SAGAL: We got to ask this guy, this pretty prominent guy in the computer world who keeps talking about us, "What is your problem?"
ROY BLOUNT, JR.: Is there a WAIT WAIT way of dating?
JOBRANI: Maybe the chapter came up because he was just trying to fill the book again. Is that what it was?
SAGAL: Yeah, I know. It's like, wow, I'm on page 100, I got nothing else to say.
JOBRANI: What else can I...
SAGAL: What's on the radio?
JOBRANI: Yeah, just turned it on. He's like this guy's a genius, I'll write about that.
SAGAL: Well, Guy Kawasaki, we're delighted to talk to you, and we've asked you here to play a game we're calling...
CARL KASELL: I want to start a religion. That's where the real money is.
SAGAL: Now that is a pretty famous quote, attributed to L. Ron Hubbard. He is the founder of Scientology. And his amazing story is told in the new book by Lawrence Wright, called "Going Clear." We're going to ask you three questions about the life and times of Mr. L. Ron Hubbard. Get two right and you'll win our prize for one of our listeners, and of course, a lawsuit from the Church of Scientology.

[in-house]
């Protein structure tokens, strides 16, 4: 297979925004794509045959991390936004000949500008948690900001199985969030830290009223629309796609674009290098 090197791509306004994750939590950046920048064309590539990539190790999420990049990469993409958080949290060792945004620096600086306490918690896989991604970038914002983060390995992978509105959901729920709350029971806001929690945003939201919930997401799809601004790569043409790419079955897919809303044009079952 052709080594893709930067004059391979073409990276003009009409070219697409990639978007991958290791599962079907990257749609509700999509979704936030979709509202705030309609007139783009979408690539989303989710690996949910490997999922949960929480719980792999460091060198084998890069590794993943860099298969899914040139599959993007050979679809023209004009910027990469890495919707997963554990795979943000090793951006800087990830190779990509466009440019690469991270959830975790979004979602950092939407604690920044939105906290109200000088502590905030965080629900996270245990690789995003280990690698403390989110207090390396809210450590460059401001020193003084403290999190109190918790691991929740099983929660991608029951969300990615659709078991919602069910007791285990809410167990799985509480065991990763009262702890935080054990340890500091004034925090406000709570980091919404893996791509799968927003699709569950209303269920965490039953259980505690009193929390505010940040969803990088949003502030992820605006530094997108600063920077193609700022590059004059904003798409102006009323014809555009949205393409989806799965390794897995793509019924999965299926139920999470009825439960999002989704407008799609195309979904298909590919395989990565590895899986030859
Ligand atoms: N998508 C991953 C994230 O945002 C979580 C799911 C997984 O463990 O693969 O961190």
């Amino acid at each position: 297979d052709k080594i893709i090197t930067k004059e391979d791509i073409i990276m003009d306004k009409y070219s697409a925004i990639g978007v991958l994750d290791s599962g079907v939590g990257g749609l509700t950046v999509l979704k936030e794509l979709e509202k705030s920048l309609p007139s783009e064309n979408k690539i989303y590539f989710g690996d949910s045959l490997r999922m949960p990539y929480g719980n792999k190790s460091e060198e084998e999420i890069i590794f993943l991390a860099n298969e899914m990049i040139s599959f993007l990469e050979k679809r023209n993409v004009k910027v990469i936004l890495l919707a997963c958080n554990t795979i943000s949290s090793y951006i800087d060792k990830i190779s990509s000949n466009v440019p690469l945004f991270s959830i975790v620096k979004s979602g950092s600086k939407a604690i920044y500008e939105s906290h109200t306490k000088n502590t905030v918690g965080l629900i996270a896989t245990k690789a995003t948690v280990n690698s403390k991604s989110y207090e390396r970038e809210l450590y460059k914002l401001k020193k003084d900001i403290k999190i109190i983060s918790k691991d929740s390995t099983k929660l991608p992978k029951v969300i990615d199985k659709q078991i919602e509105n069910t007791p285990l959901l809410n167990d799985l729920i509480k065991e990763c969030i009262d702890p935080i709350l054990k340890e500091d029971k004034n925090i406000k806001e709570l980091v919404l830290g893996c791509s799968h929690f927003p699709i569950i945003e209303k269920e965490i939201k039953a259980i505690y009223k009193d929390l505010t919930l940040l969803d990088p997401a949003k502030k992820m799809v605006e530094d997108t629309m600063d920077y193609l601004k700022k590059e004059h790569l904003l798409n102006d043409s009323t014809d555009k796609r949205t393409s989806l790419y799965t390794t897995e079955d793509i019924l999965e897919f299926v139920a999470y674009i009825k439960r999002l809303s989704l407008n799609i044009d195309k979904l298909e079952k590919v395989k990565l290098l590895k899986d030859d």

KAWASAKI: Peter, before you do this, can I tell you a story?
SAGAL: Oh, by all means.
KAWASAKI: OK, so a few years ago, I made a speech and I had a slide that had a mock book cover. And it was a mock title of "Guy-anetics."
SAGAL: Mr. Hubbard's famous book was "Dianetics."
SAGAL: So "Guy-anetics," OK.
KAWASAKI: Yeah, OK. And I got a letter from L. Ron Hubbard's law firm saying I cannot use such a title.
SAGAL: Really? And how did you respond?
KAWASAKI: I caved.
SAGAL: You're not the first. We may not be on the air next week. We'll see what happens, but we're going to try this.
SAGAL: Carl, who is Guy Kawasaki playing for?
KASELL: Guy is playing for Maria Cuevas of San Francisco.